Parental authority does not mean oppression or inappropriate display of anger. It should not crush the spirit of the child but should mould his character, so that he submits to loving authority, learns to respect those around him and imbibes moral values.
• Listening skills need to be honed. Questions should be honestly answered. Listening is an act of love. It involves caring and empathy. A listening parent understands, enjoys and learns more about the child. It also generates trust and security in the child. Parents need to be appreciative and positive in their attitudes.
• Emotional needs of the child should be given priority. Emotions influence every part of his life. He should be encouraged to express his feelings without fear or embarrassment. His emotions should not be trivialized. Such a child will not only be emotionally secure but will learn to respect the emotions of others. The ultimate goal is to help the child to live and function independently. A child is a total person with physical, emotional, social and spiritual needs. He needs parents who know him intimately and treat him like a person. He must be assured that parental love is unconditional.
• Sex Education. Sexual awareness is a sign of passage from childhood to adulthood. The audiovisual media is quite explicit about sex. The sexualization of children begins very early, so that even at the age of five, some children think of themselves as sexual beings. Young children are dressed in sexually suggestive clothing. Behavioural patterns treat sex as a recreational activity just like any other game. One young high school student said, “It’s a physiological need. Quench hunger with a hamburger. Satisfy sex with a girl who is willing.”
The transition between childhood and adulthood is a turbulent period marked by restlessness and an eagerness to live one’s life on one’s own terms. Many parents are embarrassed to discuss a subject as delicate as sex. But they must not allow their children to turn to their peers or the ‘moral terrorists on TV or Internet, or through personal experimentation. Parental responsibility in educating their children cannot be shirked. Irrespective of what they see in today’s liberal society, children should be taught about the relational aspects of sex within the context of marriage. It is the quality of the relationship that gives meaning to the sex act – a way of communicating love, tenderness, caring and commitment.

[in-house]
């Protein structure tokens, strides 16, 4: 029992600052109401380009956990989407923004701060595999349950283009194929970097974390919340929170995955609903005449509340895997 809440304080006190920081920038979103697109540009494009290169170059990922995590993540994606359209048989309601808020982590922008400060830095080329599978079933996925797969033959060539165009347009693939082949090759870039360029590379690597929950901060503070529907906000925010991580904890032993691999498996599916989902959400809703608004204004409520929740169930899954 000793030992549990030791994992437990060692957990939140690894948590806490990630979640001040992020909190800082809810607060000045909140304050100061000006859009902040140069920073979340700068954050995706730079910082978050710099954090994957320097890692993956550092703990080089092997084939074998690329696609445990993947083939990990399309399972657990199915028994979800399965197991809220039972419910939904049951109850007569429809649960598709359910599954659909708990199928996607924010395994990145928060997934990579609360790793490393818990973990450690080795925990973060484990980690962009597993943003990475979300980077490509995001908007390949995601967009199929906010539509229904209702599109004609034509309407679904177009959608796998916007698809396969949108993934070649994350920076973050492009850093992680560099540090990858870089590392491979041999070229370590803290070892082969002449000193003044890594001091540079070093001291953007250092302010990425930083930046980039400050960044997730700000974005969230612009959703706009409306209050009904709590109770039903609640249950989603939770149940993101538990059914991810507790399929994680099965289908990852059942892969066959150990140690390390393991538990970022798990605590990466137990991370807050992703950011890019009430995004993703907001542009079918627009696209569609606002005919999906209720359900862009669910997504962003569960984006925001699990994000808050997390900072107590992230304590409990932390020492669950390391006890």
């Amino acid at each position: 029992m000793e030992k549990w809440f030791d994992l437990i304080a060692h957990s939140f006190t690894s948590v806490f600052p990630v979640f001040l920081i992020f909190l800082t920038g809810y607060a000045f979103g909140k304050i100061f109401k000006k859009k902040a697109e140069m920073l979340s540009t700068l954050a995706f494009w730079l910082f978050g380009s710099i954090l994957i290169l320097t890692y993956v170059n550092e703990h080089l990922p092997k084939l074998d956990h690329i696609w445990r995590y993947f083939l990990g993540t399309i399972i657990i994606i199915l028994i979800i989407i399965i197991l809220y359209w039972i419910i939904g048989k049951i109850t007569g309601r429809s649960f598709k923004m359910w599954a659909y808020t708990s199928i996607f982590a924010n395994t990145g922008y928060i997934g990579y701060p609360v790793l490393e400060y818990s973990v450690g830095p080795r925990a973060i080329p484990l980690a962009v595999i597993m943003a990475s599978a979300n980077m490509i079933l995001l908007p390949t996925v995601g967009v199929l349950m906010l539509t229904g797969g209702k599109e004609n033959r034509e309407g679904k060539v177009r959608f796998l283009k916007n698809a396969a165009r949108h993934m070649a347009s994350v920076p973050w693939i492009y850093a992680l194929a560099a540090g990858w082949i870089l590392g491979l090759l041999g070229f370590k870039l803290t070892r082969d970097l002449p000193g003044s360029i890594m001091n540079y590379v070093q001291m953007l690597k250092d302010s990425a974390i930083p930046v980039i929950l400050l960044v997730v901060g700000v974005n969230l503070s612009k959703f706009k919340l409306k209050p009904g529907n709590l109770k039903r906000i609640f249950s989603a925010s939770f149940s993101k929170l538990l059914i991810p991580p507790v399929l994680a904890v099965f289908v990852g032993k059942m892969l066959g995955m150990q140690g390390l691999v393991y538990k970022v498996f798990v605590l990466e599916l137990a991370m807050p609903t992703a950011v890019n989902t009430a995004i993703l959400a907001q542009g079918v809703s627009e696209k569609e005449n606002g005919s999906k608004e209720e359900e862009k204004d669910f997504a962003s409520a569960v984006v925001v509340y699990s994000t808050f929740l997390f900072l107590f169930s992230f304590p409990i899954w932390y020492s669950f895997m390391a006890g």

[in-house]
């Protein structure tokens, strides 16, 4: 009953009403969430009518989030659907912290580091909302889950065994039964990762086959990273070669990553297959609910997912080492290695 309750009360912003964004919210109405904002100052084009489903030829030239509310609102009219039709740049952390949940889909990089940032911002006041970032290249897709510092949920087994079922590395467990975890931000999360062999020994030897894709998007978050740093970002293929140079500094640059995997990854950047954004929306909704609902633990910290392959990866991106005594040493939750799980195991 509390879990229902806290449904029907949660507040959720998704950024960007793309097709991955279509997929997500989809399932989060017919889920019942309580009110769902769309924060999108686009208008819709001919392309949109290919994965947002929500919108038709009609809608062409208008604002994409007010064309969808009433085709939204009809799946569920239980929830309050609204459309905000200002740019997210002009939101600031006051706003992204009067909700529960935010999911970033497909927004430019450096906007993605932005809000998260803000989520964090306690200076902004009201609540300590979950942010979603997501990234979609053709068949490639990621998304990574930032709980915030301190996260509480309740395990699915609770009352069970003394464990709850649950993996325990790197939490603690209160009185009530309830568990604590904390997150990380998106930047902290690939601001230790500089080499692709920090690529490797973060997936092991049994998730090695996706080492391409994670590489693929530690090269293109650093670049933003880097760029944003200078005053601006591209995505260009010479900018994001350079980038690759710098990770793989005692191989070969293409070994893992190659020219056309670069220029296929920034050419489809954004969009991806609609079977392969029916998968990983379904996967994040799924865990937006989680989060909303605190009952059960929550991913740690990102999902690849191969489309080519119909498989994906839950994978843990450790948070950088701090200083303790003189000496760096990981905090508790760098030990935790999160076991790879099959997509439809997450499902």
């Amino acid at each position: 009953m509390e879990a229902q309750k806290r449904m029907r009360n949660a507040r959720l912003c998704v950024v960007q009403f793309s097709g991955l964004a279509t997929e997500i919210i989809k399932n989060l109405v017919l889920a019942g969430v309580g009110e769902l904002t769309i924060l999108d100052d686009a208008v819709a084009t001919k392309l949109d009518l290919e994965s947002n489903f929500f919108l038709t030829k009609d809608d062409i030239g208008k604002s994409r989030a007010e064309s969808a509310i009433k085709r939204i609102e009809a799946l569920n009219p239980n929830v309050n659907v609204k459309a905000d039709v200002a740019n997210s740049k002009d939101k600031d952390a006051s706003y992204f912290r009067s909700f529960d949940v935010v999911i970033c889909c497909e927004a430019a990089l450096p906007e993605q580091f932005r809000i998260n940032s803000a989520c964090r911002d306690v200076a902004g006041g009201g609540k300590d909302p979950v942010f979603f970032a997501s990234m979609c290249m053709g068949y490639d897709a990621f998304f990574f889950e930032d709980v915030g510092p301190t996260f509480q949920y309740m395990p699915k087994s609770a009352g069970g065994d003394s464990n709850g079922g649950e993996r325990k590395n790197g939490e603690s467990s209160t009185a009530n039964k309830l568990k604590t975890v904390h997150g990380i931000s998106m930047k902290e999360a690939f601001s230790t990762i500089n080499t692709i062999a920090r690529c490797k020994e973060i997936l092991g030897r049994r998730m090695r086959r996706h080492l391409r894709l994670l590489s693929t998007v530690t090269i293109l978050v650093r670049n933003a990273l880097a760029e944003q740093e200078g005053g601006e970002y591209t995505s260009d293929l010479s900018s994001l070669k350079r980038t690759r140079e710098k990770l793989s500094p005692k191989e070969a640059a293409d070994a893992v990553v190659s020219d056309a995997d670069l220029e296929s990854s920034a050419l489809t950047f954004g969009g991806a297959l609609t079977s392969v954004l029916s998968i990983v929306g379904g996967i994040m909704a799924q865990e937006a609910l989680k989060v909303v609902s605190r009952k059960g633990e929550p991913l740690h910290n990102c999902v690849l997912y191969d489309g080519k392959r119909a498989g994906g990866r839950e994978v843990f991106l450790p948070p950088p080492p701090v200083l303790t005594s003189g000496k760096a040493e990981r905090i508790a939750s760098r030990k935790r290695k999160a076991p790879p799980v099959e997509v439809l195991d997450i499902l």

Questions about sex should be answered honestly commensurate with the age and comprehension of the child. At no time should it be inferred that sex is sinful, but its place within the context of marriage must be emphasized.
The perils of indiscriminate sex leading to illness, disease, unwanted pregnancies and stealthy abortions should be explained. They should understand that wrong behaviour leads to emotional pain and guilt.
The responsibility of parenting in the 21st Century is overwhelming. There is no substitute for parental love and leadership. A mother who lost her fifteen-year old son advises, “Embrace them with a little added rapture and a keener awareness of joy.”
As the Book of Proverbs counsels, “Train up a child the way he should go and when he is old, he will never depart from it.”(Prov 22:6.)